GFI question

When I find a GFI outlet that does not trip with my tester, I note it as defective. Sometimes I find them that will trip from the test button, but not from the tester.

Anyway, last week I noted one as not working, and ungrounded, in the garage of a recently flipped home.

The electricians response is as follows “the reason the GFI in garage does not trip is because, the existing wiring in the garage is ungrounded. This is the same situation as ungrounded 2 prong receptacles in older homes being changed to GFI’s to get the three-prong configuration. This is why the electrical inspector will allow these GFI’s though a GFI tester will not trip them.”

First of all, is that correct?

Secondly, and only if it is, how is a person protected? If my tester does not trip them, how will a fault?

The electrician is correct. There are probably a hundred threads on this board discussing this matter.

Your “tester” requires a grounded (i.e bonded egc), three-wire circuit to test the internal function of a GFCI device. Not all existing dwellings have a three-wire branch circuit wiring system. Pre 1960’s homes (for instance) will rarely have an equipment grounding conductor as part of their branch wiring.

The GFCI device is not dependent on the egc for proper function. It’s circuitry detects an imbalance between the supply and return current of the alternating-current on the grounded and ungrounded conductors. Any minor imbalance should open the device.

Your “tester” creates this imbalance through the grounding conductor. If this conductor is not present, your “tester” cannot open the circuit.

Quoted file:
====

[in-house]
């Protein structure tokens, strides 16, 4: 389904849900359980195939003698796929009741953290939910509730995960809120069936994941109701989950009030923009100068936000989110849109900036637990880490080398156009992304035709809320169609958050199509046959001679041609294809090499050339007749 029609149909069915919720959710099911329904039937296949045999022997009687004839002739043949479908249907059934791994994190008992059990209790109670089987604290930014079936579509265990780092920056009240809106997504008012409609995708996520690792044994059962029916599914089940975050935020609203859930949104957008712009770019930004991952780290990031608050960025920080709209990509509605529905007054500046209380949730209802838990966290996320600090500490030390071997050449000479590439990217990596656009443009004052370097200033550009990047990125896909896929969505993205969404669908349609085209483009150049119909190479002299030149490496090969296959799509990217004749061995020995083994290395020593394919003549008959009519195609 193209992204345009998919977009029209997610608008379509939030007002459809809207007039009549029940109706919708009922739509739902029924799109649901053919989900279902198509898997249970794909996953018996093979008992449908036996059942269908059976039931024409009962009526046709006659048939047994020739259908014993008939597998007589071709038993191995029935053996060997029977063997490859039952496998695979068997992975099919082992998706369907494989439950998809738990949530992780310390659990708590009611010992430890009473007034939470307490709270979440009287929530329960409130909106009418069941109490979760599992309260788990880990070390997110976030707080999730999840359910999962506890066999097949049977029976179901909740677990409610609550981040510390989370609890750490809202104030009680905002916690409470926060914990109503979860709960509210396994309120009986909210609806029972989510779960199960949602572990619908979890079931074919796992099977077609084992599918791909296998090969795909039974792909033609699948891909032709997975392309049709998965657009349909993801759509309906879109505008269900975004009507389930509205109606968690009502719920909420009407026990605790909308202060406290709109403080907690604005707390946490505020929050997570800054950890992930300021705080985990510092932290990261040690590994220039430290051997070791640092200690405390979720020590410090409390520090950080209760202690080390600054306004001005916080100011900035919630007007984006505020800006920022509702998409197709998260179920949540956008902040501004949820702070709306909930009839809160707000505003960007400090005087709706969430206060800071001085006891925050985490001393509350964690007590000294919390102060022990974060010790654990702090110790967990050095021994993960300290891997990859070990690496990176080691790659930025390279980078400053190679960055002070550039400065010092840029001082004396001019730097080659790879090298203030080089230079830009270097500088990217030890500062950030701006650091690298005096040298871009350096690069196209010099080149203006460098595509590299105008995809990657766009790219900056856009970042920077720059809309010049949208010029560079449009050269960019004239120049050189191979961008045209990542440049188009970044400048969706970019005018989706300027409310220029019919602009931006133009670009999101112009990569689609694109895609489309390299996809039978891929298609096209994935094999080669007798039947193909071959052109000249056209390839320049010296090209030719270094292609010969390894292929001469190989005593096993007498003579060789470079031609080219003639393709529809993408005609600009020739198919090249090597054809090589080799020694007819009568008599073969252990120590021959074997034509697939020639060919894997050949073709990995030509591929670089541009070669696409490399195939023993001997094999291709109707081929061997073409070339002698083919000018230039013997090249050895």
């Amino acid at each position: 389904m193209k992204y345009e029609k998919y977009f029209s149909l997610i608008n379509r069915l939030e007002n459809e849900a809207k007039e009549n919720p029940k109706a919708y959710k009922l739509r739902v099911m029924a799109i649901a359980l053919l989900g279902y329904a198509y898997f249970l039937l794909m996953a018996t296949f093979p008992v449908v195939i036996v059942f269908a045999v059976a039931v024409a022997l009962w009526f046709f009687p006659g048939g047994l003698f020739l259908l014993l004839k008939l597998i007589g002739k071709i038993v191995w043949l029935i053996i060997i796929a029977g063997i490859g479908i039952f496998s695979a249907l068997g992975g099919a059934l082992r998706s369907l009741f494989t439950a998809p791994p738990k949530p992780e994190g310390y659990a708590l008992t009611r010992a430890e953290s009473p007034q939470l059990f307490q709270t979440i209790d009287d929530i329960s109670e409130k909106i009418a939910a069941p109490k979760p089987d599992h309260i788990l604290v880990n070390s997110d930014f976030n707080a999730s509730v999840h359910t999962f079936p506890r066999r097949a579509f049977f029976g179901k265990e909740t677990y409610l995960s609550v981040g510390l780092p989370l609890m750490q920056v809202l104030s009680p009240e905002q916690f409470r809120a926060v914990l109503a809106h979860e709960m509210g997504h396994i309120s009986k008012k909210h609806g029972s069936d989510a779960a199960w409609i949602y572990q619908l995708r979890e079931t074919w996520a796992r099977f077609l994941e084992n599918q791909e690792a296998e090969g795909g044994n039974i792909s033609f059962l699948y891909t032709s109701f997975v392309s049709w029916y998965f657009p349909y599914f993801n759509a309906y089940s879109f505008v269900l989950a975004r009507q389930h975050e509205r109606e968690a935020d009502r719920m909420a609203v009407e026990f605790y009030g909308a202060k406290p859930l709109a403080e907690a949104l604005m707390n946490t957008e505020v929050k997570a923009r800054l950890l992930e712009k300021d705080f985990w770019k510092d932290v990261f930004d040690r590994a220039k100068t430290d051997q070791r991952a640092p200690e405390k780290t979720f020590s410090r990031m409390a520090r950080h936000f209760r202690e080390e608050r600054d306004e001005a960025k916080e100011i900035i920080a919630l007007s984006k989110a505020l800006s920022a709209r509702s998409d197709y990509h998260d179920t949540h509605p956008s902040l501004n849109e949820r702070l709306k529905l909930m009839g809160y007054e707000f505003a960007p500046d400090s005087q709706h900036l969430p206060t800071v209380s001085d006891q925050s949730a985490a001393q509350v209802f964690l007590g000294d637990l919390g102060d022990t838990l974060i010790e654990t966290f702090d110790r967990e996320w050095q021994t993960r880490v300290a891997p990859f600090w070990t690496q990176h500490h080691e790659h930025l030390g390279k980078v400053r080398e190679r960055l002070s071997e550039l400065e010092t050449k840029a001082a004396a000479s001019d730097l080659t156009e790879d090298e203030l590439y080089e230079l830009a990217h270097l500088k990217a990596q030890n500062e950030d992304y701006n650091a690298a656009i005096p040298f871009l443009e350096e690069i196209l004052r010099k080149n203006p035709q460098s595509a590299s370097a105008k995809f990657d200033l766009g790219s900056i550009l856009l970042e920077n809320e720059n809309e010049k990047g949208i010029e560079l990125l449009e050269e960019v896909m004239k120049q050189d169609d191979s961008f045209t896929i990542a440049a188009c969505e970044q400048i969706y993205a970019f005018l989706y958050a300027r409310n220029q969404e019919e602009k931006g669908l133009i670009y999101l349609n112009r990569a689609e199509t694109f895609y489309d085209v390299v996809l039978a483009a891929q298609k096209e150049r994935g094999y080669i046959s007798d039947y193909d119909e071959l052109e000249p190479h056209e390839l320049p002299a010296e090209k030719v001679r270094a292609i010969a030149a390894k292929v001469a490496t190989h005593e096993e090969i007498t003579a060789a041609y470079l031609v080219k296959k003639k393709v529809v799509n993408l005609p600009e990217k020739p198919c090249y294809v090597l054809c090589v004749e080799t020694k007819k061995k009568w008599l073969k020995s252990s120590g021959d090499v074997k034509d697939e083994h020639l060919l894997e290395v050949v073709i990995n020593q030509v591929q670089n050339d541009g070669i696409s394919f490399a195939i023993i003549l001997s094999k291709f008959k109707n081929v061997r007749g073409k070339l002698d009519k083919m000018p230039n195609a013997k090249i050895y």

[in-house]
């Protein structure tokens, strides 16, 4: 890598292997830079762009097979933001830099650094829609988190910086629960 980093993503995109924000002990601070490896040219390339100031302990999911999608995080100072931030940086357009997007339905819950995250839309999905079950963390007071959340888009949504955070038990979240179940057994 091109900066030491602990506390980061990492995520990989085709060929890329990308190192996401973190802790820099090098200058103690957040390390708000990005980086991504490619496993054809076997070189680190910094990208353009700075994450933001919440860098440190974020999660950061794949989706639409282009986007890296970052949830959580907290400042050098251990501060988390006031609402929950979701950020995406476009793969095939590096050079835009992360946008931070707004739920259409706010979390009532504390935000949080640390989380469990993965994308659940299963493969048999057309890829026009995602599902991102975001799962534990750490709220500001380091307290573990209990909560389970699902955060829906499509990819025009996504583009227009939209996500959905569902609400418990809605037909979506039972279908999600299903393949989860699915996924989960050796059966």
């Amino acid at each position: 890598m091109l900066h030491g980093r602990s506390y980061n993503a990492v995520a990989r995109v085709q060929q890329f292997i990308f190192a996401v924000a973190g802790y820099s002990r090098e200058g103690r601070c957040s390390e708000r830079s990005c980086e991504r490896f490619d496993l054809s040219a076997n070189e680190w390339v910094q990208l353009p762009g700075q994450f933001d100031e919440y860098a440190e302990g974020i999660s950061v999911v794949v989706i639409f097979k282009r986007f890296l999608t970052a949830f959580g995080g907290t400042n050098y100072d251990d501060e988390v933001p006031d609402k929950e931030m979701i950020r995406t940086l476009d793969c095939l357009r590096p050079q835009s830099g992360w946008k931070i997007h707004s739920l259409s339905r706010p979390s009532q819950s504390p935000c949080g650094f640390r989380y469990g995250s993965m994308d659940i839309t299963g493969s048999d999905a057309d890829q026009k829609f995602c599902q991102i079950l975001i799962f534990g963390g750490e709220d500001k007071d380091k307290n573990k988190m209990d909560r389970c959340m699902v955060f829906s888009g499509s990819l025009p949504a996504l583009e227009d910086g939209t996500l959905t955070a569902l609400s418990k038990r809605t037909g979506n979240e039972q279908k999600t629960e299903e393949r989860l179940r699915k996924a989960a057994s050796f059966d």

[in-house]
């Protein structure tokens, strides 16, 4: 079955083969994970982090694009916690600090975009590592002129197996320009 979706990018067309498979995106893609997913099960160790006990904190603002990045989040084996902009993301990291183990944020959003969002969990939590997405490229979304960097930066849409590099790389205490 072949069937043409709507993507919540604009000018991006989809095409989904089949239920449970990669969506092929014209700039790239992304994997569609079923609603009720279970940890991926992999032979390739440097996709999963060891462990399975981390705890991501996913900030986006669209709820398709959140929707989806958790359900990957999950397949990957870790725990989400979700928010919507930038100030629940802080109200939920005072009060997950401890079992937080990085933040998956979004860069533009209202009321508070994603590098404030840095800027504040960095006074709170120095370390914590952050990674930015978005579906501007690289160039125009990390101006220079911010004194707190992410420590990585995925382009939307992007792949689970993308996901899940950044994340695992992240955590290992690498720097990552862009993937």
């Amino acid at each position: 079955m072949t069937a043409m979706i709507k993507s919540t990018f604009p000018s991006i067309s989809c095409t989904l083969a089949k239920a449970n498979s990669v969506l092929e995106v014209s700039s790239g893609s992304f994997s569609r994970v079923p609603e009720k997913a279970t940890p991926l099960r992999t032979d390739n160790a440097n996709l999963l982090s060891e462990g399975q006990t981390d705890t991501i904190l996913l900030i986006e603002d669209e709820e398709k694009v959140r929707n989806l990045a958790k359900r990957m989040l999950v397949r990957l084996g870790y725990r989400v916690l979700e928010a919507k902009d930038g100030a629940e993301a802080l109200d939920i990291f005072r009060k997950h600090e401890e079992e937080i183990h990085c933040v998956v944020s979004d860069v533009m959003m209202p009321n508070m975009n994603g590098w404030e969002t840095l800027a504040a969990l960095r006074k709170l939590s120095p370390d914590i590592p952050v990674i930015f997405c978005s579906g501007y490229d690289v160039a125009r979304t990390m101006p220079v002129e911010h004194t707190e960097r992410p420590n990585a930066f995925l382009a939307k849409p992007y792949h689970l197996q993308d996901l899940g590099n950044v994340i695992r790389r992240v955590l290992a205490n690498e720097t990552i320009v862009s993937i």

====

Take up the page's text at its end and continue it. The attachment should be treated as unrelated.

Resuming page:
On an ungrounded circuit, insert your “tester” into the receptacle, and push the internal test button on the GFCI device. If the power is turned off as a result, the device is functioning properly.

OK, so two follow up questions:

If I am testing a non-GFI outlet on an outside wall, and it does not trip, how do I know if it is protected (by a non grounded outlet elsewhere as you describe) or not?

Secondly, why do you instruct to insert my tester and then push the GFI test button, and not just push the button without my tester inserted?

Installing GFCI protection in an ungrounded circuit is an acceptable way to upgrade the two prong receptacles to three prongs.

If it’s a tree-pronged (grounding type) receptacle and is ungrounded, it’s required to be labeled “no equipment ground GFCI protected.” Otherwise, it’s a “defect.”

If you can’t verify the presence of GFCI protection, write it up.

You must always verify that there is no power to the receptacle. An improperly wired or defective device may allow for the internal button to trip, but not actually open the circuit.

Jeff is correct, but the electrician is suppose to label the outlet ungrounded. The outlet should have come with a decal “no equipment ground”. If the decal is missing, then call it out.

One way to test if an outlet is GFCI protected is to trip all the GFCI’s you can find and test if the outlet in question loses power.

I have never seen the “Outlet does not have a ground” label. I have purchased numerous GFCI’s over the years and the only label in the box is the " GFCI protected outlet" Where do you get the no ground label?

The labels should be in the box with the other labels.